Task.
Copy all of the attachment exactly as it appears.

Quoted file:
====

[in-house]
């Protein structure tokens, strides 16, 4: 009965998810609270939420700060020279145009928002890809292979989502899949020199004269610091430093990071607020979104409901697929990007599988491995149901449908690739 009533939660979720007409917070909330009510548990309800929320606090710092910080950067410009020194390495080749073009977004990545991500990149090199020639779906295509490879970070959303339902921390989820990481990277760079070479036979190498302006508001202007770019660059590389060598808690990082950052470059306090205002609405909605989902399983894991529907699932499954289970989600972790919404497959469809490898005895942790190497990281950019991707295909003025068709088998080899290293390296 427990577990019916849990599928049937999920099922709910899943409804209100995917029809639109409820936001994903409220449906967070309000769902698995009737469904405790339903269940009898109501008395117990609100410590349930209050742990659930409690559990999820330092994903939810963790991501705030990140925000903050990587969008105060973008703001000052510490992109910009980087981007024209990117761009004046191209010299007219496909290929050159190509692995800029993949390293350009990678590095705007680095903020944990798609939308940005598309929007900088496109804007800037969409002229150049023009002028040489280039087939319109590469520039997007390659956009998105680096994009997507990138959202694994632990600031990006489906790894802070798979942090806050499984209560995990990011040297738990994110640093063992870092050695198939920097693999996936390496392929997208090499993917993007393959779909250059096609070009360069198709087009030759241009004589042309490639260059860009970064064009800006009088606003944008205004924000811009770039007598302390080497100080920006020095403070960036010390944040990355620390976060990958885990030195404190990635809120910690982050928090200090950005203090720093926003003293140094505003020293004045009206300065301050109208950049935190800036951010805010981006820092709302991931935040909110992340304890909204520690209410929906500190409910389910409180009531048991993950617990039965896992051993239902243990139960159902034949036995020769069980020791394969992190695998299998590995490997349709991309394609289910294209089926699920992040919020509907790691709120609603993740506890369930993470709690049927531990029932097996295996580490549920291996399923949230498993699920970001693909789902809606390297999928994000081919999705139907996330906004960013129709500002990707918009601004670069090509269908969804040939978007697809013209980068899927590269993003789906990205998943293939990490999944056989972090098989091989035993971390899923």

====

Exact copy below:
[in-house]
């Protein structure tokens, strides 16, 4: 009965998810609270939420700060020279145009928002890809292979989502899949020199004269610091430093990071607020979104409901697929990007599988491995149901449908690739 009533939660979720007409917070909330009510548990309800929320606090710092910080950067410009020194390495080749073009977004990545991500990149090199020639779906295509490879970070959303339902921390989820990481990277760079070479036979190498302006508001202007770019660059590389060598808690990082950052470059306090205002609405909605989902399983894991529907699932499954289970989600972790919404497959469809490898005895942790190497990281950019991707295909003025068709088998080899290293390296 427990577990019916849990599928049937999920099922709910899943409804209100995917029809639109409820936001994903409220449906967070309000769902698995009737469904405790339903269940009898109501008395117990609100410590349930209050742990659930409690559990999820330092994903939810963790991501705030990140925000903050990587969008105060973008703001000052510490992109910009980087981007024209990117761009004046191209010299007219496909290929050159190509692995800029993949390293350009990678590095705007680095903020944990798609939308940005598309929007900088496109804007800037969409002229150049023009002028040489280039087939319109590469520039997007390659956009998105680096994009997507990138959202694994632990600031990006489906790894802070798979942090806050499984209560995990990011040297738990994110640093063992870092050695198939920097693999996936390496392929997208090499993917993007393959779909250059096609070009360069198709087009030759241009004589042309490639260059860009970064064009800006009088606003944008205004924000811009770039007598302390080497100080920006020095403070960036010390944040990355620390976060990958885990030195404190990635809120910690982050928090200090950005203090720093926003003293140094505003020293004045009206300065301050109208950049935190800036951010805010981006820092709302991931935040909110992340304890909204520690209410929906500190409910389910409180009531048991993950617990039965896992051993239902243990139960159902034949036995020769069980020791394969992190695998299998590995490997349709991309394609289910294209089926699920992040919020509907790691709120609603993740506890369930993470709690049927531990029932097996295996580490549920291996399923949230498993699920970001693909789902809606390297999928994000081919999705139907996330906004960013129709500002990707918009601004670069090509269908969804040939978007697809013209980068899927590269993003789906990205998943293939990490999944056989972090098989091989035993971390899923």